By using this website, you agree to our use of cookies to enhance your experience.
Graham Awards


Rents hit a record high as second homes surcharge begins to hit

Rents in Scotland are at a record high, after the fastest month-on-month growth on record. 

Data from Your Move shows that average residential rents in Scotland have shot up 1.3 per cent in May, after the cost of the new Land and Buildings Transaction Tax surcharge has pushed up prices in the market.

The Scottish Government added three per cent LBTT - the country’s tax which replaced stamp duty north of the border - in a move which mirrored the SDLT three per cent surcharge on buy to let and holiday home purchases in England, Wales and Northern Ireland.


This increase means that the average rent in Scotland now stands at £549 per month. This is the highest Scottish rents have been ever been, surpassing the previous record set in July 2015.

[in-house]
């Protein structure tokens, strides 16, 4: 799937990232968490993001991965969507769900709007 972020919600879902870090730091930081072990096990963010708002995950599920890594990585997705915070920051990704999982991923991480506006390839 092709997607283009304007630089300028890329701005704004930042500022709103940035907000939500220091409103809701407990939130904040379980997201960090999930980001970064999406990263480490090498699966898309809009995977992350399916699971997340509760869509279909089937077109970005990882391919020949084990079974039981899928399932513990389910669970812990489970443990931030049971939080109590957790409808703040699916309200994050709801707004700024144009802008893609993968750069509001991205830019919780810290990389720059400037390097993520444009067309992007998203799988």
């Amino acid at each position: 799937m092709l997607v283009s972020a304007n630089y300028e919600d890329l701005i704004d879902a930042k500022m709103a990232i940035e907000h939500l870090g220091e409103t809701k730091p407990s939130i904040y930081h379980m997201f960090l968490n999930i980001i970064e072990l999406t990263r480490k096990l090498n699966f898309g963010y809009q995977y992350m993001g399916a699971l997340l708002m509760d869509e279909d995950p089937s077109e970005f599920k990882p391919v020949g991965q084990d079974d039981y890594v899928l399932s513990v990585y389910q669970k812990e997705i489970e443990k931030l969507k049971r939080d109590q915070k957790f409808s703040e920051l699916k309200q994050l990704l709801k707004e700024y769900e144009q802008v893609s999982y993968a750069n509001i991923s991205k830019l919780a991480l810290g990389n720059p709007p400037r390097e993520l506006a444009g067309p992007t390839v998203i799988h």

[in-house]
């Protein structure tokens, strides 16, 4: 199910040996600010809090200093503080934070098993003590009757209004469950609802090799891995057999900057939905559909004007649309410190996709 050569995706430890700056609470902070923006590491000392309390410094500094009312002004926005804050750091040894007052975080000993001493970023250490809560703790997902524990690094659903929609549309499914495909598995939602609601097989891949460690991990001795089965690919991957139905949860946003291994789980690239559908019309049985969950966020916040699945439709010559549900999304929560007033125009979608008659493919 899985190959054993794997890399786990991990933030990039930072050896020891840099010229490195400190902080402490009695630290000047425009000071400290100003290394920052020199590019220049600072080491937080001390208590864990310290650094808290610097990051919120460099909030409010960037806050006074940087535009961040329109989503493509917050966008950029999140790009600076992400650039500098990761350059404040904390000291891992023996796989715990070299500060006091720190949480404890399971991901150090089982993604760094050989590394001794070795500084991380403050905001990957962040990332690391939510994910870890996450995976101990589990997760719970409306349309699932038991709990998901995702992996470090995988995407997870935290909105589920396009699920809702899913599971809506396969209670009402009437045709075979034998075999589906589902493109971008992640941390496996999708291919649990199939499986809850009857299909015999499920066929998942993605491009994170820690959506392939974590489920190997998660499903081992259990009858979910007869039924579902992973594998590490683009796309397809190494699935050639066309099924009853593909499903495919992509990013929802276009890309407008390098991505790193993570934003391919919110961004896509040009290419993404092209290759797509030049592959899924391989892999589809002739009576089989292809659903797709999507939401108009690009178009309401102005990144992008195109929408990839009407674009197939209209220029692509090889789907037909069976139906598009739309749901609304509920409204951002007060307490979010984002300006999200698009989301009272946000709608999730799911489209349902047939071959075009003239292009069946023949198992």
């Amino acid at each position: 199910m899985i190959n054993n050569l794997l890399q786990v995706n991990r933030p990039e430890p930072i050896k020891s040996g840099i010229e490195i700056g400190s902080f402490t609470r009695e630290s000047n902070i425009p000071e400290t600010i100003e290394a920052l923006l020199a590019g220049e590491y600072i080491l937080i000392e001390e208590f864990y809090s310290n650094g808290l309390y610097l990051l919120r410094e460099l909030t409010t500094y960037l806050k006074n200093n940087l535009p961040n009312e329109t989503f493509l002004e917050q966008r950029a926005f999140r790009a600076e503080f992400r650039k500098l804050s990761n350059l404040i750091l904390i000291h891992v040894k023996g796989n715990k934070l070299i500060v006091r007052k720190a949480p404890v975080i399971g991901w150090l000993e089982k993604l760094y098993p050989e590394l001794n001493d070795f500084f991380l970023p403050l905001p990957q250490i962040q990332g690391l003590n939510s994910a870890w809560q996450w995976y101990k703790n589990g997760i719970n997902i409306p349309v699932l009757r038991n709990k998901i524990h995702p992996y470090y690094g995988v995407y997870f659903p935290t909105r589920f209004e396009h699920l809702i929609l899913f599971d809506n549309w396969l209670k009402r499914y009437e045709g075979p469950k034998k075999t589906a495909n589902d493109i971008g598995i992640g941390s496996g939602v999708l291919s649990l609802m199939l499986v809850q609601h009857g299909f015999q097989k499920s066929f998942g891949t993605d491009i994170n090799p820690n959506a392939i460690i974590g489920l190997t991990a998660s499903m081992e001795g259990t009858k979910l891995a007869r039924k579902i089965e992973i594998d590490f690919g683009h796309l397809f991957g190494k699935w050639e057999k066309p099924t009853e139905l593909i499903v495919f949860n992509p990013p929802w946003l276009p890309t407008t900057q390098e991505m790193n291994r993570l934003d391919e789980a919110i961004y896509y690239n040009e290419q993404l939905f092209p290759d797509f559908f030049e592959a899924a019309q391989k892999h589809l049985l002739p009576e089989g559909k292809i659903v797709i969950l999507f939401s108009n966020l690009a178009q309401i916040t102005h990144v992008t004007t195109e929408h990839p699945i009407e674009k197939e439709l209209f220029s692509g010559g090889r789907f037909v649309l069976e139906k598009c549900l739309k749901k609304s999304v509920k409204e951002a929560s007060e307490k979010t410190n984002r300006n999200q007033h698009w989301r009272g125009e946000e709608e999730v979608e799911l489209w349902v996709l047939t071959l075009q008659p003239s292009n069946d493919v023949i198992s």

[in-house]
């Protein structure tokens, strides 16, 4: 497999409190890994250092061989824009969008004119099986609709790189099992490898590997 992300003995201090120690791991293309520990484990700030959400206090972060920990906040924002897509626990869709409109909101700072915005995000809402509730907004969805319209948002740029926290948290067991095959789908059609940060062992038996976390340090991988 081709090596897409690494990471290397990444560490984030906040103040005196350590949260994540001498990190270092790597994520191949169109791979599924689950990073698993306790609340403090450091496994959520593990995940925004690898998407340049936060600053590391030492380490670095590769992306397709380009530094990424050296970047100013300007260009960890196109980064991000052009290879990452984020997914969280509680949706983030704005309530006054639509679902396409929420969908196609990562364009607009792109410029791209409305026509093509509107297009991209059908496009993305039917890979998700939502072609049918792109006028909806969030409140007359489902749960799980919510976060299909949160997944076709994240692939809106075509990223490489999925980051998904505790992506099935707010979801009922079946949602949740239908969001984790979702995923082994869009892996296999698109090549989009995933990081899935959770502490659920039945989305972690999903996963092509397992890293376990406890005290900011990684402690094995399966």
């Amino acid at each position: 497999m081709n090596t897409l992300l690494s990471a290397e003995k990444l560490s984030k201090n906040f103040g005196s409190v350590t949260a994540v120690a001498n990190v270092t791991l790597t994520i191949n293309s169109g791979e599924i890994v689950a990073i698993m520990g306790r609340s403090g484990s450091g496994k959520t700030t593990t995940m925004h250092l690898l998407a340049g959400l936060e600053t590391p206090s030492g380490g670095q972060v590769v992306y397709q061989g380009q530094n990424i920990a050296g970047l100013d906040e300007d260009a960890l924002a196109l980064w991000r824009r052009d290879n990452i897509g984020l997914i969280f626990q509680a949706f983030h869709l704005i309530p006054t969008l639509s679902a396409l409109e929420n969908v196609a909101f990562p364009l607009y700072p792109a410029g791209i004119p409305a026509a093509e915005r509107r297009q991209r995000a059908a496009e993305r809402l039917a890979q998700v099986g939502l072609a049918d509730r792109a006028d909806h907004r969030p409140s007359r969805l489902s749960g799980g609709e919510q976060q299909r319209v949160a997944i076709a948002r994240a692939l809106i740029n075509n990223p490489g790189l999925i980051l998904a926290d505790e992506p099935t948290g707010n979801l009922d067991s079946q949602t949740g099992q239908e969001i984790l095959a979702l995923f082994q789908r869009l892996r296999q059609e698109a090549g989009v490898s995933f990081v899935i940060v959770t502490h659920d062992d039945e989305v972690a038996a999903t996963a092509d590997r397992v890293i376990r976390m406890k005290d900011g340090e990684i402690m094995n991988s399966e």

This month also marks five years since the Scottish National Party gained an overall majority in the Holyrood. Since then, average rents have seen a 7.9 per cent upswing from £509 per month in May 2011.

“This tax hike has dissuaded landlords from investing in the sector leading to a shortage of homes to rent, compared to the demand for housing. With the limited supply of rental properties, potential tenants have been forced to compete to secure homes, pushing up rents. The introduction of this anti-landlord legislation from Holyrood has ensured the cost of the policy has hit tenants hardest” claims Brian Moran, lettings director at Your Move.

“Since the SNP came to power five years ago, monthly rents have increased by an average of £40. However, the rent control policy in the Scottish Government’s private tenancies bill will only treat the symptoms, not the cause of rising rents. By limiting the rent that can be charged on a property, becoming a landlord will become less appealing, limiting investment and forcing many to consider leaving the sector. This will lead to an even greater shortage of homes to rent” he adds. 


Please login to comment

MovePal MovePal MovePal
sign up